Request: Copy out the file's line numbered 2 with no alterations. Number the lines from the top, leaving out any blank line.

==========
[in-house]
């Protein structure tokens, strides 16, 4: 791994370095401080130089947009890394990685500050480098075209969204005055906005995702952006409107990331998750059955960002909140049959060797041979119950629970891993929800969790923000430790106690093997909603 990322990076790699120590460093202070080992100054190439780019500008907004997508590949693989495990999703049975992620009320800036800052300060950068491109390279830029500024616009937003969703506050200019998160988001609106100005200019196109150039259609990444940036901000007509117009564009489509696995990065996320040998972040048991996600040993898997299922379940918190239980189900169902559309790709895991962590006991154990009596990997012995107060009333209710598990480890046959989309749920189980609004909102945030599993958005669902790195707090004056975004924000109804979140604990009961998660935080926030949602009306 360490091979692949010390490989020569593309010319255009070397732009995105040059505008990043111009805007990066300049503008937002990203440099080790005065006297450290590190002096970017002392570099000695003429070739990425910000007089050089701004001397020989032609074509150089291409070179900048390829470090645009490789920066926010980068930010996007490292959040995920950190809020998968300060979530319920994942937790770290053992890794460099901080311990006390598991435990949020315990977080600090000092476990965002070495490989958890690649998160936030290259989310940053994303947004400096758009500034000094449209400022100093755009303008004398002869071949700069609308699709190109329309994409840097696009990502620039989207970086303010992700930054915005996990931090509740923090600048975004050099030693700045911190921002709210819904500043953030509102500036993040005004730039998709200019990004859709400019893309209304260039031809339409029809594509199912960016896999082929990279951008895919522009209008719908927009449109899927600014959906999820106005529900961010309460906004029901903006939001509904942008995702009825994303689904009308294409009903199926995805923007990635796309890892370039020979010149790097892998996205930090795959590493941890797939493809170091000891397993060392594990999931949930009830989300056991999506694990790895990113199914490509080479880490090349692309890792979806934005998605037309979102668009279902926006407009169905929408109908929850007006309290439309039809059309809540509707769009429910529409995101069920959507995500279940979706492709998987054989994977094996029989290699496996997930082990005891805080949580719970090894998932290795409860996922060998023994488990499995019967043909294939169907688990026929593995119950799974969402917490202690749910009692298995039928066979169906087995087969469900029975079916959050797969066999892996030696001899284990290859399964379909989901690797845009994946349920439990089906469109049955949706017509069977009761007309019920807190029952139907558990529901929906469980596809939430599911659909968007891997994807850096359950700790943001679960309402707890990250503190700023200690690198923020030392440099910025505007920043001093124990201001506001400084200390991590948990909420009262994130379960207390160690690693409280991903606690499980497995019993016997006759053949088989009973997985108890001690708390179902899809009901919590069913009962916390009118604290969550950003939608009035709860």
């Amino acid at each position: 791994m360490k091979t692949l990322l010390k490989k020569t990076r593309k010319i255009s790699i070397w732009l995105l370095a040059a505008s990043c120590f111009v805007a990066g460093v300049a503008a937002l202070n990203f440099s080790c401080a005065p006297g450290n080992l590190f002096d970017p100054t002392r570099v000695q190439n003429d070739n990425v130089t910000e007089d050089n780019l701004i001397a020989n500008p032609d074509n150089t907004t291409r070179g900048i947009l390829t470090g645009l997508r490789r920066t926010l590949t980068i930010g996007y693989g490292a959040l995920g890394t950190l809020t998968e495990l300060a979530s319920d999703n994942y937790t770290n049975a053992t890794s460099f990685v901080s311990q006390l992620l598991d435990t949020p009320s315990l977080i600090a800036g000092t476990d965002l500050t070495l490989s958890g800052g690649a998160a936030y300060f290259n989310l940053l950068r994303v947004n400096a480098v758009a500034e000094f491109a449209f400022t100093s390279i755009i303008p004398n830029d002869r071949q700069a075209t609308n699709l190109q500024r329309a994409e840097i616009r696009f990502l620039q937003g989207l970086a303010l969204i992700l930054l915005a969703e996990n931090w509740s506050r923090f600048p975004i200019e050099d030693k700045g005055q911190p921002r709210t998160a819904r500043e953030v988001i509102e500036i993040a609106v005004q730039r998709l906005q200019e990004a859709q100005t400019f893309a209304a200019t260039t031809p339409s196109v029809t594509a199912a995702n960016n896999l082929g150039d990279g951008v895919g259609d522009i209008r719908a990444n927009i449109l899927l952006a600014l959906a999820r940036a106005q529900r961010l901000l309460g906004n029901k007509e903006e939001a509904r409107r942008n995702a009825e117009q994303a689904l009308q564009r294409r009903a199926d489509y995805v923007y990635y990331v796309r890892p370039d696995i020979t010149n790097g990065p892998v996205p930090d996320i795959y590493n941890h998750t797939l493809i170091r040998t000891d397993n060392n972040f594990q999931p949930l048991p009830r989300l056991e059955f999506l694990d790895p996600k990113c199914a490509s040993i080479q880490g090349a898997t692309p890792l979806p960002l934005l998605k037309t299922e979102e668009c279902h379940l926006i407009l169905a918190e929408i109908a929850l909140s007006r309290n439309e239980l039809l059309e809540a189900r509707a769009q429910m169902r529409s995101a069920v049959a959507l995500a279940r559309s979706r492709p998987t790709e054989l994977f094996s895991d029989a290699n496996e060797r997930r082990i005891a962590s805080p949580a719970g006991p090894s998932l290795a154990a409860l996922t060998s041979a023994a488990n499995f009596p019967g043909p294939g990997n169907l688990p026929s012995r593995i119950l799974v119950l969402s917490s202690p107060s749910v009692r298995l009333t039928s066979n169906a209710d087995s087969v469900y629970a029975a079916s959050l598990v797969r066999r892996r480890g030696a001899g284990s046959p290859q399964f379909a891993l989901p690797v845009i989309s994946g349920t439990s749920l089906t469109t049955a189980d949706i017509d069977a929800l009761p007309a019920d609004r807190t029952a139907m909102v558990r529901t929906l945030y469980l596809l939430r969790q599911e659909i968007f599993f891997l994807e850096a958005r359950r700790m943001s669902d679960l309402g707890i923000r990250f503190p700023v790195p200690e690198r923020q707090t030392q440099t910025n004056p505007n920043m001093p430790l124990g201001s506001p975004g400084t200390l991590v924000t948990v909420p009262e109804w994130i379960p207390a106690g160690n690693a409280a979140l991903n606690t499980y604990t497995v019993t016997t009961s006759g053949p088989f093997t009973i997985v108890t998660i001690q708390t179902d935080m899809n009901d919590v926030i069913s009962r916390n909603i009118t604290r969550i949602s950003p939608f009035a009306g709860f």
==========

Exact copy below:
């Protein structure tokens, strides 16, 4: 791994370095401080130089947009890394990685500050480098075209969204005055906005995702952006409107990331998750059955960002909140049959060797041979119950629970891993929800969790923000430790106690093997909603 990322990076790699120590460093202070080992100054190439780019500008907004997508590949693989495990999703049975992620009320800036800052300060950068491109390279830029500024616009937003969703506050200019998160988001609106100005200019196109150039259609990444940036901000007509117009564009489509696995990065996320040998972040048991996600040993898997299922379940918190239980189900169902559309790709895991962590006991154990009596990997012995107060009333209710598990480890046959989309749920189980609004909102945030599993958005669902790195707090004056975004924000109804979140604990009961998660935080926030949602009306 360490091979692949010390490989020569593309010319255009070397732009995105040059505008990043111009805007990066300049503008937002990203440099080790005065006297450290590190002096970017002392570099000695003429070739990425910000007089050089701004001397020989032609074509150089291409070179900048390829470090645009490789920066926010980068930010996007490292959040995920950190809020998968300060979530319920994942937790770290053992890794460099901080311990006390598991435990949020315990977080600090000092476990965002070495490989958890690649998160936030290259989310940053994303947004400096758009500034000094449209400022100093755009303008004398002869071949700069609308699709190109329309994409840097696009990502620039989207970086303010992700930054915005996990931090509740923090600048975004050099030693700045911190921002709210819904500043953030509102500036993040005004730039998709200019990004859709400019893309209304260039031809339409029809594509199912960016896999082929990279951008895919522009209008719908927009449109899927600014959906999820106005529900961010309460906004029901903006939001509904942008995702009825994303689904009308294409009903199926995805923007990635796309890892370039020979010149790097892998996205930090795959590493941890797939493809170091000891397993060392594990999931949930009830989300056991999506694990790895990113199914490509080479880490090349692309890792979806934005998605037309979102668009279902926006407009169905929408109908929850007006309290439309039809059309809540509707769009429910529409995101069920959507995500279940979706492709998987054989994977094996029989290699496996997930082990005891805080949580719970090894998932290795409860996922060998023994488990499995019967043909294939169907688990026929593995119950799974969402917490202690749910009692298995039928066979169906087995087969469900029975079916959050797969066999892996030696001899284990290859399964379909989901690797845009994946349920439990089906469109049955949706017509069977009761007309019920807190029952139907558990529901929906469980596809939430599911659909968007891997994807850096359950700790943001679960309402707890990250503190700023200690690198923020030392440099910025505007920043001093124990201001506001400084200390991590948990909420009262994130379960207390160690690693409280991903606690499980497995019993016997006759053949088989009973997985108890001690708390179902899809009901919590069913009962916390009118604290969550950003939608009035709860």